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Bayer shares plunged to their lowest in a decade after the group halted a late-stage trial for a blood-thinning drug for heart disease that had failed to demonstrate efficacy.
The German company on Monday said its Oceanic trial studying asundexian to treat atrial fibrillation had shown “inferior efficacy” compared with the drug used as a control.
Over the weekend, Bayer also lost a key trial in the US relating to weedkiller Roundup, which it acquired when it bought Monsanto in 2018.
Shares plunged as much as 18 per cent, reaching lows not seen since 2008, but subsequently recovering some of the loss.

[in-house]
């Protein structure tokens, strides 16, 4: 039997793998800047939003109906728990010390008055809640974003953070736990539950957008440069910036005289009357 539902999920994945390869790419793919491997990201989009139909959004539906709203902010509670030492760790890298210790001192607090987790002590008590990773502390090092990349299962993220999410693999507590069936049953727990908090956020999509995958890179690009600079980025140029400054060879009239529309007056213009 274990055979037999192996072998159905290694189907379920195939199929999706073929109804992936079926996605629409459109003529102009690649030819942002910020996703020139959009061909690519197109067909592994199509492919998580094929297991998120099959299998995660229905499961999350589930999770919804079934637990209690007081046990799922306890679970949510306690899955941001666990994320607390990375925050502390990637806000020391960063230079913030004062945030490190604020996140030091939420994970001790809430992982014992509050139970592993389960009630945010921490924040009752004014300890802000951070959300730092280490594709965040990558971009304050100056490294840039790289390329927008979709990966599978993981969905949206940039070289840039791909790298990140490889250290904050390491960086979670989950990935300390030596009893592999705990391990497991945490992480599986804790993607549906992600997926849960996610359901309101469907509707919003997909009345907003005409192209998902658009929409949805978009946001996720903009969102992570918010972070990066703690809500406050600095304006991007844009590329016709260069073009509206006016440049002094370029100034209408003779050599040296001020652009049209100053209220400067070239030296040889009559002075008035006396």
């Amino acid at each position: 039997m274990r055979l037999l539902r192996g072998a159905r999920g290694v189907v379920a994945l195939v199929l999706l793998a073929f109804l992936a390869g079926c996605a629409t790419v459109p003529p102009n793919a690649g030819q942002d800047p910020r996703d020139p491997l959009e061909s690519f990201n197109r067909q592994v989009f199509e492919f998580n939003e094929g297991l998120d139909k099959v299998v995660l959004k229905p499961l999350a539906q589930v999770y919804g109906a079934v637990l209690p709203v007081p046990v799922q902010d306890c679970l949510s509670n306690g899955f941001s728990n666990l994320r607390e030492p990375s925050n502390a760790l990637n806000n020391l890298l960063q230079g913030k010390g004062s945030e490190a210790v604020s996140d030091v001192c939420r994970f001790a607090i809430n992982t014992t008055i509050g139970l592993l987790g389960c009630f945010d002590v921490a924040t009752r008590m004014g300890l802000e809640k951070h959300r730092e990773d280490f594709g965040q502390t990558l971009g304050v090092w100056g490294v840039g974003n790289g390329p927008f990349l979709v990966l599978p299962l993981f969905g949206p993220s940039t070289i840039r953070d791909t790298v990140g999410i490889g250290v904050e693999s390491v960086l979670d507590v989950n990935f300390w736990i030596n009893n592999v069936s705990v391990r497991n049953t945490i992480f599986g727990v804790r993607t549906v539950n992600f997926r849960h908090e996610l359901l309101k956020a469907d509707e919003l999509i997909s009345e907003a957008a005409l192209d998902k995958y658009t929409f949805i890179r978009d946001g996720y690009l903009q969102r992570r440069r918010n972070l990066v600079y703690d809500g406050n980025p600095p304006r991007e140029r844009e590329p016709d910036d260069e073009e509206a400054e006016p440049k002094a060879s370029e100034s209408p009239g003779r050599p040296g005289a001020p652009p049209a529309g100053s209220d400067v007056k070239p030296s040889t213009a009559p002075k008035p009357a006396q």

Bayer said it had stopped the asundexian trial on the recommendation of an independent committee monitoring the study. It said it would “further analyse the data to understand the outcome” and publish it. The company added that it would continue to study the drug in a separate trial for stroke patients.
Analysts at Barclays said they saw the failure as “a total surprise” and downgraded the stock.
The setback compounds the challenges facing chief executive Bill Anderson, who recently said the conglomerate’s performance was “not acceptable” as it struggled to revive its fortunes after the Monsanto deal.
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